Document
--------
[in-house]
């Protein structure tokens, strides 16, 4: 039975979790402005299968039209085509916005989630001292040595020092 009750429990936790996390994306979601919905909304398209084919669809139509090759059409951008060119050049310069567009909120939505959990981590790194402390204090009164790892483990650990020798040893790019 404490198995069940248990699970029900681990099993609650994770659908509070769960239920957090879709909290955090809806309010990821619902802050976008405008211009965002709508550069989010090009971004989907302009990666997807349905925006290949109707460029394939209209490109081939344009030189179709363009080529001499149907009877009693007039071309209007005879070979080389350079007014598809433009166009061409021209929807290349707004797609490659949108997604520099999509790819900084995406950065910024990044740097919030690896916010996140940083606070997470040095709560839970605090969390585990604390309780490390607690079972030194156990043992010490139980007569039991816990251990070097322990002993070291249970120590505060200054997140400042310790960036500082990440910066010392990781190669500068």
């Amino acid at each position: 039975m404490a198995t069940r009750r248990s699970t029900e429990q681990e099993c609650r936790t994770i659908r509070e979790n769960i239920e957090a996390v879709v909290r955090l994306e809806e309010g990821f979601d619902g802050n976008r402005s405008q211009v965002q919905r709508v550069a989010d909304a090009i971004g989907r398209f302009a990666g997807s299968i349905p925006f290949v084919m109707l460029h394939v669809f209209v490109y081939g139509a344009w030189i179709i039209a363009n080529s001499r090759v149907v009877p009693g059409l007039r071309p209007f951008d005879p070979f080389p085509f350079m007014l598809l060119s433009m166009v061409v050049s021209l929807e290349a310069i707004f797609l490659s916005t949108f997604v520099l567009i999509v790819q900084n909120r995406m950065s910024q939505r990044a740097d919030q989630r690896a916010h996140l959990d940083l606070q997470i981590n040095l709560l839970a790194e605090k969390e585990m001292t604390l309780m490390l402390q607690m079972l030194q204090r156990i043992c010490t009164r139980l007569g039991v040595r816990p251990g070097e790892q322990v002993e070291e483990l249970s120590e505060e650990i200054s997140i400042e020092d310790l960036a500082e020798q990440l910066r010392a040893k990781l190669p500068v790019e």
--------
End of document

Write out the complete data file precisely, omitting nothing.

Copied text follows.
[in-house]
């Protein structure tokens, strides 16, 4: 039975979790402005299968039209085509916005989630001292040595020092 009750429990936790996390994306979601919905909304398209084919669809139509090759059409951008060119050049310069567009909120939505959990981590790194402390204090009164790892483990650990020798040893790019 404490198995069940248990699970029900681990099993609650994770659908509070769960239920957090879709909290955090809806309010990821619902802050976008405008211009965002709508550069989010090009971004989907302009990666997807349905925006290949109707460029394939209209490109081939344009030189179709363009080529001499149907009877009693007039071309209007005879070979080389350079007014598809433009166009061409021209929807290349707004797609490659949108997604520099999509790819900084995406950065910024990044740097919030690896916010996140940083606070997470040095709560839970605090969390585990604390309780490390607690079972030194156990043992010490139980007569039991816990251990070097322990002993070291249970120590505060200054997140400042310790960036500082990440910066010392990781190669500068």
């Amino acid at each position: 039975m404490a198995t069940r009750r248990s699970t029900e429990q681990e099993c609650r936790t994770i659908r509070e979790n769960i239920e957090a996390v879709v909290r955090l994306e809806e309010g990821f979601d619902g802050n976008r402005s405008q211009v965002q919905r709508v550069a989010d909304a090009i971004g989907r398209f302009a990666g997807s299968i349905p925006f290949v084919m109707l460029h394939v669809f209209v490109y081939g139509a344009w030189i179709i039209a363009n080529s001499r090759v149907v009877p009693g059409l007039r071309p209007f951008d005879p070979f080389p085509f350079m007014l598809l060119s433009m166009v061409v050049s021209l929807e290349a310069i707004f797609l490659s916005t949108f997604v520099l567009i999509v790819q900084n909120r995406m950065s910024q939505r990044a740097d919030q989630r690896a916010h996140l959990d940083l606070q997470i981590n040095l709560l839970a790194e605090k969390e585990m001292t604390l309780m490390l402390q607690m079972l030194q204090r156990i043992c010490t009164r139980l007569g039991v040595r816990p251990g070097e790892q322990v002993e070291e483990l249970s120590e505060e650990i200054s997140i400042e020092d310790l960036a500082e020798q990440l910066r010392a040893k990781l190669p500068v790019e």